‘Likelihood of confusion’ concept extended to cover ‘post-sale confusion’

United Kingdom
In Datacard Corporation v Eagle Technologies Ltd ([2001] EWHC 244 (Pat), February 14 2011), the High Court has held that use of the word 'datacard' on websites and on labels applied to packaging infringed Datacard Corporation’s trademarks under Article 5(1)(b) of the First Trademarks Directive (89/104/EEC), now replaced by the EU Trademarks Directive (2008/95/EC). The court also extended the concept of 'likelihood of confusion' to cover 'post-sale confusion'.

Datacard markets desktop card printers and ribbons under various trademarks, including its house mark DATACARD, for which it owns trademark registrations in Classes 7 and 9 of the Nice Classification. Datacard brought an action for trademark and patent infringement against Eagle Technologies Ltd, a company that sells card printers and printer ribbons manufactured by a range of different manufacturers, including 'compatible' printer ribbons which will work in other manufacturers’ printers. Datacard complained about Eagle’s use of the trademark DATACARD on its websites and on labels applied to its ribbons marketed under the trademark PLUS RIBBON. Eagle denied infringing Datacard's trademarks and asserted, by way of defence, that it was necessary for it to use the DATACARD mark to indicate that its ribbons were compatible with Datacard’s printers. 

The court found that Datacard’s claim under Article 5(1)(a) failed during all periods of use, as Eagle’s goods were not identical to those covered by the DATACARD mark. The question of whether any particular goods fell within the specification had to be determined by reference to the registrar’s practice at the date of registration. The relevant date was September 14 1989 and, at that time, Eagle’s products were proper either to Class 16 (inking ribbons) or Class 2 (toners for photocopiers or ink cartridges), but not to Class 7 or 9, as the purpose was merely to be a carrier for inks. There was no dispute that the signs used were identical to the DATACARD marks and that most uses of the signs on the website were in relation to the goods. 

Although the court did not have to consider the effect on the functions of the trademarks, it would have found that the uses were liable to affect their origin function, as the manner in which the signs were used did not enable average consumers, or enabled them only with great difficulty, to ascertain whether the products in question originated from Datacard or from a third party. However, the uses were not liable to affect the advertising function of the trademarks.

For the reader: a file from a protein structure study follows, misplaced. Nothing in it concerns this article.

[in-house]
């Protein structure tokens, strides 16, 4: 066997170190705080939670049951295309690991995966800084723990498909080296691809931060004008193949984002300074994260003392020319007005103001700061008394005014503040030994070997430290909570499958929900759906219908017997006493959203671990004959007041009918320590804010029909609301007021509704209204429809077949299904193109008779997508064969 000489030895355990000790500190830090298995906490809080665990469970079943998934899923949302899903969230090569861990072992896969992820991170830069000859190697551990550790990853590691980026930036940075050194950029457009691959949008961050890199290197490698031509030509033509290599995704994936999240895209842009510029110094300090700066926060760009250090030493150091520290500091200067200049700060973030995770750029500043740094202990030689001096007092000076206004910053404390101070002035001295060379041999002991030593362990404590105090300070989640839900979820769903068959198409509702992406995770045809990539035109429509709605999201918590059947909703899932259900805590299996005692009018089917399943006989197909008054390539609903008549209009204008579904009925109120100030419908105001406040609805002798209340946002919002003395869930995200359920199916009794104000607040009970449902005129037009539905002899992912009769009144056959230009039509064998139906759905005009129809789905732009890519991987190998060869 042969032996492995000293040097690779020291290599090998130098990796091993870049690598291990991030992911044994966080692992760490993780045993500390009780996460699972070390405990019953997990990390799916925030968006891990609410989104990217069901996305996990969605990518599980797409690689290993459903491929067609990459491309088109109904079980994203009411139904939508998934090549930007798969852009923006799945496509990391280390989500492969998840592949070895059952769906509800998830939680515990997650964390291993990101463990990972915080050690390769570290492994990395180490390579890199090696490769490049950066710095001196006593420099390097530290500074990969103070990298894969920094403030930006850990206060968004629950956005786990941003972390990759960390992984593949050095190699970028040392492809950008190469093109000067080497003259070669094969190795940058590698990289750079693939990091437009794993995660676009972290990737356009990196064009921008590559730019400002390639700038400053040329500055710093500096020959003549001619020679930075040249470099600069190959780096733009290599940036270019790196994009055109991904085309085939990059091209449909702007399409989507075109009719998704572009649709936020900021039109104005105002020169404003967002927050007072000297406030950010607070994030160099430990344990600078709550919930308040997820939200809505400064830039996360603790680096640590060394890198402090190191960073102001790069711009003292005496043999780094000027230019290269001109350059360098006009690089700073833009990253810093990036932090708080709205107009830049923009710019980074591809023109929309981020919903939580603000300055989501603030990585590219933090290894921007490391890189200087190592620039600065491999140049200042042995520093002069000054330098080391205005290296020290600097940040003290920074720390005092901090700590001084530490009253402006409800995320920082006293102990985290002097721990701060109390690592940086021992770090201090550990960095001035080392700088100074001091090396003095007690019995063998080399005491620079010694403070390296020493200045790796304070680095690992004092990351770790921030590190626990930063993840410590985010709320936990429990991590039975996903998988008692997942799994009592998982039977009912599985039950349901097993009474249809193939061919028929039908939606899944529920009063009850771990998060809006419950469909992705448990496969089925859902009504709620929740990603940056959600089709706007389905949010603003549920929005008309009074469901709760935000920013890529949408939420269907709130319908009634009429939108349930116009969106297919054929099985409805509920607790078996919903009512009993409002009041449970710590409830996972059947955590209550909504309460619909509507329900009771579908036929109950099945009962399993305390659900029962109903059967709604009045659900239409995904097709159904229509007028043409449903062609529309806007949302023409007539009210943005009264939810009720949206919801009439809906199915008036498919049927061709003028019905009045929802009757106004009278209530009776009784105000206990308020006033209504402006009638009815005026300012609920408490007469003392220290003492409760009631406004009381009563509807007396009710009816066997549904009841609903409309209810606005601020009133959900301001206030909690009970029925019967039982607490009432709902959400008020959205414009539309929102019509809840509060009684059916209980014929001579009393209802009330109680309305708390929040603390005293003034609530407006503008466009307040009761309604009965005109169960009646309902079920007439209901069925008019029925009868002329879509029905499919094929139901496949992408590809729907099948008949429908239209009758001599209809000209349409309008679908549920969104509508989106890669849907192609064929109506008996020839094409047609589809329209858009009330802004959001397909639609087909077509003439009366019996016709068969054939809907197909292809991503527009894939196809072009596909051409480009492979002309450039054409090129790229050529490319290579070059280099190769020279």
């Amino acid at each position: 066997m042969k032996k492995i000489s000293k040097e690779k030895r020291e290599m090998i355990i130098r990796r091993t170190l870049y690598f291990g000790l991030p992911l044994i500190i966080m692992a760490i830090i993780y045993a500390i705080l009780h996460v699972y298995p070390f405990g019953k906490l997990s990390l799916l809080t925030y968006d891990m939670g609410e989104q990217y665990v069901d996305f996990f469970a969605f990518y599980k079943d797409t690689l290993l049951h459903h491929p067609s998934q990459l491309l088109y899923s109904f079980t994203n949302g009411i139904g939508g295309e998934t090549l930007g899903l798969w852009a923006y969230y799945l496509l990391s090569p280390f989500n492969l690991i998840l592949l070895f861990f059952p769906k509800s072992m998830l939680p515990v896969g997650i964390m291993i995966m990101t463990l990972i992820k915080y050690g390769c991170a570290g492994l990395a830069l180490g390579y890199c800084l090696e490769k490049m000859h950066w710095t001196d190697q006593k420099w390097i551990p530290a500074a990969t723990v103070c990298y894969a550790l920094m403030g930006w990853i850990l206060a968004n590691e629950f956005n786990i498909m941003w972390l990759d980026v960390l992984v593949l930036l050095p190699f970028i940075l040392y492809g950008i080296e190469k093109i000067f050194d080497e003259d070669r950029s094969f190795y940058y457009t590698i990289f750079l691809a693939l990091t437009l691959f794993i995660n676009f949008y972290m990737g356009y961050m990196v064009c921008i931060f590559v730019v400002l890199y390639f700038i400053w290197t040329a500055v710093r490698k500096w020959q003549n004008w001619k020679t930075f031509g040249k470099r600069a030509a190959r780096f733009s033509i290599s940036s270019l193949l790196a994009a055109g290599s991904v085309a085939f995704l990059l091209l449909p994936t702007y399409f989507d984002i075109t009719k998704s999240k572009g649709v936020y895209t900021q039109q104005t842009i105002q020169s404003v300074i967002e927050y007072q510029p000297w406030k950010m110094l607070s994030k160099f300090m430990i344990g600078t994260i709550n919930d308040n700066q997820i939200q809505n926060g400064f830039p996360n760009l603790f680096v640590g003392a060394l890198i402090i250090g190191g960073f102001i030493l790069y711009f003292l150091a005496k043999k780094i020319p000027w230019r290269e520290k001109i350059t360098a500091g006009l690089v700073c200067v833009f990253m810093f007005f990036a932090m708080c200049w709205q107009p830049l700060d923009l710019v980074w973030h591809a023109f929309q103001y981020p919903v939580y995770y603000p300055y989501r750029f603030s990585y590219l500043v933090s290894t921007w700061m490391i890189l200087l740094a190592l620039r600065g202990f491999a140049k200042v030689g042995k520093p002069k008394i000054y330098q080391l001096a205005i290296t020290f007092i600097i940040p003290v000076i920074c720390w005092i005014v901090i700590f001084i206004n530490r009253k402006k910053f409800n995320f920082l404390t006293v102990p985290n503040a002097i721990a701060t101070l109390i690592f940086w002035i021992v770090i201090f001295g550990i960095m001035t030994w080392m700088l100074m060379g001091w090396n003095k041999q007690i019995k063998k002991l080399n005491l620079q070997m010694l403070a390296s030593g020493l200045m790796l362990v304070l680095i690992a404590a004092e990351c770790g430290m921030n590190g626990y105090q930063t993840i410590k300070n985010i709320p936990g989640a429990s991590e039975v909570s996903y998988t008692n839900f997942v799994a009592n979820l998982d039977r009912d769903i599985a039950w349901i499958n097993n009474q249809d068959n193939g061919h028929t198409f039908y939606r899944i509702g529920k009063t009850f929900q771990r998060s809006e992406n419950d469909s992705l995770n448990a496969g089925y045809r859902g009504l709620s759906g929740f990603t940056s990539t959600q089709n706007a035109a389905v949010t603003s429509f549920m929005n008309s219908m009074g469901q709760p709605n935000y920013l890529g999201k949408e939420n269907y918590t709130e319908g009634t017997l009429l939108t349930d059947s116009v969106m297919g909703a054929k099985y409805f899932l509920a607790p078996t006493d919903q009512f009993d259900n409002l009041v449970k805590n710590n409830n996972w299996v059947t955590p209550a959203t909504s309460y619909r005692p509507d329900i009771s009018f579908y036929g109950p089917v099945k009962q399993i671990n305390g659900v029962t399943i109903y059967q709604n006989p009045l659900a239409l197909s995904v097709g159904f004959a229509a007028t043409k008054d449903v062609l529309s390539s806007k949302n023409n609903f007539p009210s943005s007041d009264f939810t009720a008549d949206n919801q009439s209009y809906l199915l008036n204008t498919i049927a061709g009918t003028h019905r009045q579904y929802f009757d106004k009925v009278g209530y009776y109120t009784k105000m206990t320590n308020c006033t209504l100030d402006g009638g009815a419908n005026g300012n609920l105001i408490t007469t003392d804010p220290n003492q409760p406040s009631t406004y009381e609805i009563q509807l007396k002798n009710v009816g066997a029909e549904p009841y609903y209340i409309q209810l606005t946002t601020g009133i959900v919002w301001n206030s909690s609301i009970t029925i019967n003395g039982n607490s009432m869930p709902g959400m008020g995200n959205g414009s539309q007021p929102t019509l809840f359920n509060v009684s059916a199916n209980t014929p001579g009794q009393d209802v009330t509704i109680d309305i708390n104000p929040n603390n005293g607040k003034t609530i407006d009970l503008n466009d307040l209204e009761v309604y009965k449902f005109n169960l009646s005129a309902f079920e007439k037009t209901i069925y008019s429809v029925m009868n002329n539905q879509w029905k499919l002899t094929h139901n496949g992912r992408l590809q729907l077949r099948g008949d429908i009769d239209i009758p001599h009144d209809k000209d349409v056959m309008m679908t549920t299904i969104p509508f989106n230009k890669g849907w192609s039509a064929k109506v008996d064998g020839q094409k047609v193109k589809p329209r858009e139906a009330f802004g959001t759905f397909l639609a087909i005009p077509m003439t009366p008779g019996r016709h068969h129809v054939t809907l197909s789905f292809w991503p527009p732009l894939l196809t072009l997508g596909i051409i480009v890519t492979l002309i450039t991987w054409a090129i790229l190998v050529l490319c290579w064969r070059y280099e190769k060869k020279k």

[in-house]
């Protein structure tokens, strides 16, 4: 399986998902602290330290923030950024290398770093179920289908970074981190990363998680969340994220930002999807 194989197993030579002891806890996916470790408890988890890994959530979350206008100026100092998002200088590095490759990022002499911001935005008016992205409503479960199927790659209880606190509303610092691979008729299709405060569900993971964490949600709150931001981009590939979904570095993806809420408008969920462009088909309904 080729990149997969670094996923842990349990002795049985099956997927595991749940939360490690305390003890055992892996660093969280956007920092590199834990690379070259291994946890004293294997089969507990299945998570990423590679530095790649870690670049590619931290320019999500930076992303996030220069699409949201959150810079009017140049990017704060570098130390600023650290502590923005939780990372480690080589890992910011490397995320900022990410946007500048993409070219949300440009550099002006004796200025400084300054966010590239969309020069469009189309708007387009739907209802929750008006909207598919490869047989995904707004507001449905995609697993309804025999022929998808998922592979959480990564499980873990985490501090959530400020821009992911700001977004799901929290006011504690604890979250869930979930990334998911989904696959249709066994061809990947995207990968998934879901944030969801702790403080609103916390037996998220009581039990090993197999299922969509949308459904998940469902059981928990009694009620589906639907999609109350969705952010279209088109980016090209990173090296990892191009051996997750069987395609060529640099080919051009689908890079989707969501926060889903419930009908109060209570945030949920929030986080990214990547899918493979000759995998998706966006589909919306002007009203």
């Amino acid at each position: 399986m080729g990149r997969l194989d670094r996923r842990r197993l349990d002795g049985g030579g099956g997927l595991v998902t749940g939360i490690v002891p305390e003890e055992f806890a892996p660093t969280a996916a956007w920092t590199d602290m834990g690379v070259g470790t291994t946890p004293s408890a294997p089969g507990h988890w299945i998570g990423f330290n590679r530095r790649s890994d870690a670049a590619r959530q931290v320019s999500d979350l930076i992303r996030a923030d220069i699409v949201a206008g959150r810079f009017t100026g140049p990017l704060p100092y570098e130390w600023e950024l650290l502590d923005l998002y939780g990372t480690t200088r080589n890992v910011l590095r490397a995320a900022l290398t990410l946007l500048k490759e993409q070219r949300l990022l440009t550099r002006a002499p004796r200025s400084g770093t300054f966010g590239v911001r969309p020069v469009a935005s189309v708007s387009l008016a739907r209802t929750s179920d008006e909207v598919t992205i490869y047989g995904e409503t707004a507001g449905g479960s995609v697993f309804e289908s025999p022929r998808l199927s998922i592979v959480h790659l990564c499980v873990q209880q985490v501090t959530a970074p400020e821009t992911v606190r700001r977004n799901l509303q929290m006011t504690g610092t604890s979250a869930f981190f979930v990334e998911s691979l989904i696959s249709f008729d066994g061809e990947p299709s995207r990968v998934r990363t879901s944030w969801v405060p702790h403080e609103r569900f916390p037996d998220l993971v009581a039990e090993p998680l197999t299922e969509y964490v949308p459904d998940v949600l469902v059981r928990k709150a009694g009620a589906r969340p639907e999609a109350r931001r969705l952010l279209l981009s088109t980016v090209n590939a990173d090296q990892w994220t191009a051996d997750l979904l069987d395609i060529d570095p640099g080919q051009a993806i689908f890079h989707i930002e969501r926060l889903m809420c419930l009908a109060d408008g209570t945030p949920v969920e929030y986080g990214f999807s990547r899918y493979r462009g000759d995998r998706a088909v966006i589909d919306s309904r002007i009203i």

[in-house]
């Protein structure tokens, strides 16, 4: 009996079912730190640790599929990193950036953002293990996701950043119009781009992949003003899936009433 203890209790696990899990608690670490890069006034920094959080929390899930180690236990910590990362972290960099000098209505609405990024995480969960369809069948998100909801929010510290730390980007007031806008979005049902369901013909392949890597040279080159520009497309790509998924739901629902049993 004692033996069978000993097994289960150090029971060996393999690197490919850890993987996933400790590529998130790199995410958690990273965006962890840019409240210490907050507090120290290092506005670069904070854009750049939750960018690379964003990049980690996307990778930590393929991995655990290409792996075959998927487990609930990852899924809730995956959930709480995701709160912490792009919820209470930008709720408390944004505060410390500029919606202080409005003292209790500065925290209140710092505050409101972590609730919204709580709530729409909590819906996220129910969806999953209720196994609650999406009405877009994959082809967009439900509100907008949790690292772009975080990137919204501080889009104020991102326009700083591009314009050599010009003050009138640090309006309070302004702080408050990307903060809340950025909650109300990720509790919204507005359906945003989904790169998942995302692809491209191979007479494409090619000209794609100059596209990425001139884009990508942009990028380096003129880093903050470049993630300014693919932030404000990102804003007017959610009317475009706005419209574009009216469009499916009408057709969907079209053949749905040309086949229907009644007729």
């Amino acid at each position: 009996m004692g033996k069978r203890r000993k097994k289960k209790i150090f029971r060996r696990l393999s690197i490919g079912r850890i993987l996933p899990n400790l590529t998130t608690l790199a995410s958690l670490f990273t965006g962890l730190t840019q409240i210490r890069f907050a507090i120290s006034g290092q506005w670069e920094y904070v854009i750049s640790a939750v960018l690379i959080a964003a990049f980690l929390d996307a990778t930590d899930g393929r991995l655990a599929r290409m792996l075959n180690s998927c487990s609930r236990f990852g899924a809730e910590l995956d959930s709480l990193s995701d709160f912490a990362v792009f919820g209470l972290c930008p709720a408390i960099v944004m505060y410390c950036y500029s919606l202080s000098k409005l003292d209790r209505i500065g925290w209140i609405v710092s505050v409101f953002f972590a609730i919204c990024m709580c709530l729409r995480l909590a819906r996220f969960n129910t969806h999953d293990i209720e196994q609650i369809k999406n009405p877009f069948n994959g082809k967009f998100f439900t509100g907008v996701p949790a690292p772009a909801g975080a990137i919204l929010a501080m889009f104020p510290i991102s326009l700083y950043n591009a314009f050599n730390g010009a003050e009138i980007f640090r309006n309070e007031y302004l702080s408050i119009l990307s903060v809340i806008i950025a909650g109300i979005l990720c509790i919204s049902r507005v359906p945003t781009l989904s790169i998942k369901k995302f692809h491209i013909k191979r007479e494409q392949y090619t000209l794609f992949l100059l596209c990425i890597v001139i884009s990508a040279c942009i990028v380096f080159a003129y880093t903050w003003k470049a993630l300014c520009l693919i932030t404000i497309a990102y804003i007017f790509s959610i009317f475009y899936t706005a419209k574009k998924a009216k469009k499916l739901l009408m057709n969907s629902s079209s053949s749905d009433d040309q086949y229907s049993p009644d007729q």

The court held that all of Eagle’s uses complained of prior to November 26 2009 and in relation to the box labels used by Eagle from November 26 2006 to February 2010 infringed Article 5(1)(b). The court considered whether likelihood of confusion could cover confusion which did not arise at the point of sale, but only after the goods or services had been purchased. It concluded that case law supported that, under appropriate circumstances, post-sale confusion could sustain a finding of a likelihood of confusion. 

With respect to Article 5(2), the court found that Datacard’s claim would fail, as there was no evidence that Eagle was taking unfair advantage of, or that use of the signs by Eagle caused detriment to, the reputation of the DATACARD marks. It was not convinced that Datacard’s arguments concerning the lesser quality of Eagle’s marks were valid. It thought that the quality allegations were more relevant to Eagle’s defence under Article 6(1) of the directive.

The court found that Eagle’s defence failed, as its use of the signs was not in accordance with honest practices in industrial and commercial matters: the manner in which the signs were used gave the impression that there was or may be a commercial connection between the supplier of the Plus-Ribbon products (Eagle) and Datacard.

As a result of this ruling, businesses using third-party trademarks to promote their own goods and services should consider how their products will be used after sale, and ensure that consumers will not be misled as to the origin of goods or services so as to create post-sale confusion.

Désirée Fields, McDermott Will & Emery UK LLP, London

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